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Category: Non-Fiction

PLR

PLR

This year, 22,108 writers are receiving a PLR payment next month. I’m one of them. I always find PLR statements fascinating documents because, although it’s just a snapshot from a handful of libraries across the UK, they reveal interesting information about which of your books were most popular.

Writing Can Seriously Damage Your Health

Writing Can Seriously Damage Your Health

Writing Can Seriously Damage Your Health Yes. Writing can seriously damage your health. And it doesn’t take long. Hunched up over a keyboard all day, or staring at a computer screen for hours on end (without blinking) can have some devastating consequences. And then there’s the diet. The constant grazing (usually chocolate) and the copious amounts of tea, coffee or wine. No wonder Jane Wenham-Jones spoke of Writer’s Bottom in her book

Book Journals

Book Journals

There’s a technique for book writers (both fiction and non-fiction) called book journalling. David Hewson calls it a book diary in his . The idea is simple: any thoughts relating to your book are entered into one journal for that book. That could be a physical notebook, or it could be a file on your computer. (I create a file in my Research folder in Scrivener.)

The Professional Costs of Publishing

The Professional Costs of Publishing

 If you’re toying with the idea of self-publishing a book, then I would encourage you to read Andrew Franklin’s blog post on the Society of Author’s website. Andrew Franklin is the joint founder of Profile Books. Therefore, he understands the costs involved when it comes to publishing a book. In his blog post (which was also an article in the Society of Author’s Journal published back in the autumn) he candidly talks money. A lot of money. Particularly when you…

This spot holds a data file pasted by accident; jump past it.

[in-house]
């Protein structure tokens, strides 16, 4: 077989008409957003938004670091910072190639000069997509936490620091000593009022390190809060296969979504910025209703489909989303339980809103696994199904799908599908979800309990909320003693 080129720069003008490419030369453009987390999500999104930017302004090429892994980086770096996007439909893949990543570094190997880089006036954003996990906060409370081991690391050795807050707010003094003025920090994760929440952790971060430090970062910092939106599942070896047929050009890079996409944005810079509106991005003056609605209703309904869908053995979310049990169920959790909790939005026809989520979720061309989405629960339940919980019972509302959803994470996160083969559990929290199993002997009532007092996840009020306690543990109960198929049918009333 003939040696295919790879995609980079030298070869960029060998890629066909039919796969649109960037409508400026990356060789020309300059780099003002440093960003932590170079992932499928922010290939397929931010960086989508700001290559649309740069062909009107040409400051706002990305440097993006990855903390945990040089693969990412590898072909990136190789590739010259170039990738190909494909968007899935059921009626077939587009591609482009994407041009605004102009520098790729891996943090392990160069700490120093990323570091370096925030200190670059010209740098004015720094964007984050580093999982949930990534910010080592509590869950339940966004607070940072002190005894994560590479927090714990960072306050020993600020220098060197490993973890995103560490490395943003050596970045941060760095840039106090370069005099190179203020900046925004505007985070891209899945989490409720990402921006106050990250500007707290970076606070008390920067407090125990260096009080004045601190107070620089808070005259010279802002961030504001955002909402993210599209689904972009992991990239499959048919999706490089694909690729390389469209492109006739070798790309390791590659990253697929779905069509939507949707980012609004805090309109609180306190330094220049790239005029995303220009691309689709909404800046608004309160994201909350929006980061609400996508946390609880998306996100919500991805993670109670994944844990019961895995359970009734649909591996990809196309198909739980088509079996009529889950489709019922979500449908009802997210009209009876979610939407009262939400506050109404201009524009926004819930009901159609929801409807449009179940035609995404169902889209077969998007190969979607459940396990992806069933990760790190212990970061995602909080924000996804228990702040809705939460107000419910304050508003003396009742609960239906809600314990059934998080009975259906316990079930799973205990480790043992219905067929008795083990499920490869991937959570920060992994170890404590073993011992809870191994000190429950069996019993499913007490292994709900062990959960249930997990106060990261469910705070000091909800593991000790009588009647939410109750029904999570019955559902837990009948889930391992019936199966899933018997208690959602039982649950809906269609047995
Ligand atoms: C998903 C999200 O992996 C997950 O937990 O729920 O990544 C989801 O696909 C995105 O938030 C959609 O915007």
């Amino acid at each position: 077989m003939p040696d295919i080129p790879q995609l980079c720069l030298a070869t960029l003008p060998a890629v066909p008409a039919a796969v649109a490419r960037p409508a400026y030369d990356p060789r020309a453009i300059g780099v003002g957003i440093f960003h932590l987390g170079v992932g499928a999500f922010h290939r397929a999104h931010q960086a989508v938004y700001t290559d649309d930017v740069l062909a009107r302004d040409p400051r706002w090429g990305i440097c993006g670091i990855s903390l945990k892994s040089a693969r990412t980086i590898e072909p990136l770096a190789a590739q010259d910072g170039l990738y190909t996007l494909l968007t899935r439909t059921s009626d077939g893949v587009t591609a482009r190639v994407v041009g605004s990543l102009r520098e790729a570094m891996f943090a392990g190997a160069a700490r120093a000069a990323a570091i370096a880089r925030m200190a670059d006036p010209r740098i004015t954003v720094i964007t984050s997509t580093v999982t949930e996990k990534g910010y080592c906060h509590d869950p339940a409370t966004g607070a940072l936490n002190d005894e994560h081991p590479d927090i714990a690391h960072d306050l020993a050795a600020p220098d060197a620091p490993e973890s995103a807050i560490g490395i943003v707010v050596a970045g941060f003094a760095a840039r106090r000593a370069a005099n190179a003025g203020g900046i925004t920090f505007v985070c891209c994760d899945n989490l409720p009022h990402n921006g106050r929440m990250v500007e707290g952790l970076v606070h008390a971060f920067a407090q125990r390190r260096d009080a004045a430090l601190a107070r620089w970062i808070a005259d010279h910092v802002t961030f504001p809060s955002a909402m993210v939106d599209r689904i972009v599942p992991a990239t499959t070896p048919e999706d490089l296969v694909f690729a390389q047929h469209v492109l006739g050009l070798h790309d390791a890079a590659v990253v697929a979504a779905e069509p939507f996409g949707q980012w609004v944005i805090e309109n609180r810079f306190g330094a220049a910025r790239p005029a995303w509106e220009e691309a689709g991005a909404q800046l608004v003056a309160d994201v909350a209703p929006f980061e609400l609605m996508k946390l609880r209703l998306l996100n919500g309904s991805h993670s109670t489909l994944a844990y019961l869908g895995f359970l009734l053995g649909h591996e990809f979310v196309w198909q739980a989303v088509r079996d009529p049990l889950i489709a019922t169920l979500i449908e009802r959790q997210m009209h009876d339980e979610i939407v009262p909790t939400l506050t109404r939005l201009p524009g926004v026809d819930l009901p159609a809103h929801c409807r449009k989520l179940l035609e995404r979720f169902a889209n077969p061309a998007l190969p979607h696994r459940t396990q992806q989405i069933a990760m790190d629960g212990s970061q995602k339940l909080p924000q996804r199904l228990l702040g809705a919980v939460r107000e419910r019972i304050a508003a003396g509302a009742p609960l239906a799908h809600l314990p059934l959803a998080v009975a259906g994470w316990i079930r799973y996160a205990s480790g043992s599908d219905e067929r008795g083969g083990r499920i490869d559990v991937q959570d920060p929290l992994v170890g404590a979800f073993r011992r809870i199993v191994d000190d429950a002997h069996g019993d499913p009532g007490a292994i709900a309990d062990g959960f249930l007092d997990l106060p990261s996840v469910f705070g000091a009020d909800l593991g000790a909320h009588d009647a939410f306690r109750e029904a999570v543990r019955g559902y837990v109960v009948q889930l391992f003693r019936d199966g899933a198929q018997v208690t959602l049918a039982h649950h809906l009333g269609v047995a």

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Contractual Concerns

Contractual Concerns

 Social media was buzzing with more contract queries last week, after one magazine began issuing fiction writers with a new contract.  I haven’t seen the entire contract because I am not one of those writers on their preferred supplier list, but many of the queries were around a clause that appeared to request the transfer of all intellectual property rights. Clearly, without seeing the whole contract, it would be inappropriate for me to give advice. And, anyway, I’m not a…

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Talking The Talk

Talking The Talk

 Last Saturday, archaeologist and historian (and author and TV presenter) Dr Alex Langlands, came to my home town and spoke about his new book . It’s his own view about what craft means, and how the word has come to represent what it does today. And he also asks the question, does it still mean what it originally meant when the word was first used in Old English? 

Don’t Be Afraid of Moving On

Don’t Be Afraid of Moving On

Last week I read a blog post from Frances Garrood (http://francesgarrood.blogspot.co.uk/2017/11/farewell-womags_15.html) about her decision to stop writing short stories. It was a short, interesting piece about how she’d arrived at this decision. And it struck me that, when it comes to the business of writing, sometimes you need to accept that it’s time to move on. There are many reasons why a writer stops writing in a particular genre or for a specific market. Frances wrote about how she used…

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What To Do With My Business After I’m Dead

What To Do With My Business After I’m Dead